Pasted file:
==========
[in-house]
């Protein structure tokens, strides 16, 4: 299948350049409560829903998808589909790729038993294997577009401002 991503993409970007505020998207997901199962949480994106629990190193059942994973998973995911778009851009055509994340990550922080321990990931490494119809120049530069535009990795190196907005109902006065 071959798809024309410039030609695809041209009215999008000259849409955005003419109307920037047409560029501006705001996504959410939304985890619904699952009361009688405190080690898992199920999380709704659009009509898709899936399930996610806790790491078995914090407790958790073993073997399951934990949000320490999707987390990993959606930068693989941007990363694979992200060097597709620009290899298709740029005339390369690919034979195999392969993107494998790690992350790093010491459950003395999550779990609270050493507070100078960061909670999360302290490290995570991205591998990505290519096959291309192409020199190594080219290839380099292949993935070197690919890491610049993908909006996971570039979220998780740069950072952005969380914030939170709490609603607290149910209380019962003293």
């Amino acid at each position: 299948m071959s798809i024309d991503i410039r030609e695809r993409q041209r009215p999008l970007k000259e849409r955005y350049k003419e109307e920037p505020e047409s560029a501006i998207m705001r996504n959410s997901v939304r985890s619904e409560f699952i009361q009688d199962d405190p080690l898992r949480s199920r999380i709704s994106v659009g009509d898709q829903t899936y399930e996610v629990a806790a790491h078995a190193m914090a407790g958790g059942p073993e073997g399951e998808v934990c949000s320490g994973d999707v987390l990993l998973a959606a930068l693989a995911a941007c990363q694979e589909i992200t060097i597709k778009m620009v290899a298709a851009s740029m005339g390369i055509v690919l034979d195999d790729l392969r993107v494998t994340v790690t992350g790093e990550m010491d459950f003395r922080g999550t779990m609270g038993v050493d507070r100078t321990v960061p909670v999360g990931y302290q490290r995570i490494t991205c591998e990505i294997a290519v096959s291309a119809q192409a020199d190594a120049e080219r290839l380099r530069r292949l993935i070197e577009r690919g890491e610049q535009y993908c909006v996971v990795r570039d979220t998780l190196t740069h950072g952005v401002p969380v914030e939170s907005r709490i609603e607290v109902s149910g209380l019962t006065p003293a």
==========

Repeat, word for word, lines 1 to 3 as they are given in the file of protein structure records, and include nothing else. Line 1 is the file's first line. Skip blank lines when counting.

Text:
[in-house]
């Protein structure tokens, strides 16, 4: 299948350049409560829903998808589909790729038993294997577009401002 991503993409970007505020998207997901199962949480994106629990190193059942994973998973995911778009851009055509994340990550922080321990990931490494119809120049530069535009990795190196907005109902006065 071959798809024309410039030609695809041209009215999008000259849409955005003419109307920037047409560029501006705001996504959410939304985890619904699952009361009688405190080690898992199920999380709704659009009509898709899936399930996610806790790491078995914090407790958790073993073997399951934990949000320490999707987390990993959606930068693989941007990363694979992200060097597709620009290899298709740029005339390369690919034979195999392969993107494998790690992350790093010491459950003395999550779990609270050493507070100078960061909670999360302290490290995570991205591998990505290519096959291309192409020199190594080219290839380099292949993935070197690919890491610049993908909006996971570039979220998780740069950072952005969380914030939170709490609603607290149910209380019962003293």
């Amino acid at each position: 299948m071959s798809i024309d991503i410039r030609e695809r993409q041209r009215p999008l970007k000259e849409r955005y350049k003419e109307e920037p505020e047409s560029a501006i998207m705001r996504n959410s997901v939304r985890s619904e409560f699952i009361q009688d199962d405190p080690l898992r949480s199920r999380i709704s994106v659009g009509d898709q829903t899936y399930e996610v629990a806790a790491h078995a190193m914090a407790g958790g059942p073993e073997g399951e998808v934990c949000s320490g994973d999707v987390l990993l998973a959606a930068l693989a995911a941007c990363q694979e589909i992200t060097i597709k778009m620009v290899a298709a851009s740029m005339g390369i055509v690919l034979d195999d790729l392969r993107v494998t994340v790690t992350g790093e990550m010491d459950f003395r922080g999550t779990m609270g038993v050493d507070r100078t321990v960061p909670v999360g990931y302290q490290r995570i490494t991205c591998e990505i294997a290519v096959s291309a119809q192409a020199d190594a120049e080219r290839l380099r530069r292949l993935i070197e577009r690919g890491e610049q535009y993908c909006v996971v990795r570039d979220t998780l190196t740069h950072g952005v401002p969380v914030e939170s907005r709490i609603e607290v109902s149910g209380l019962t006065p003293a």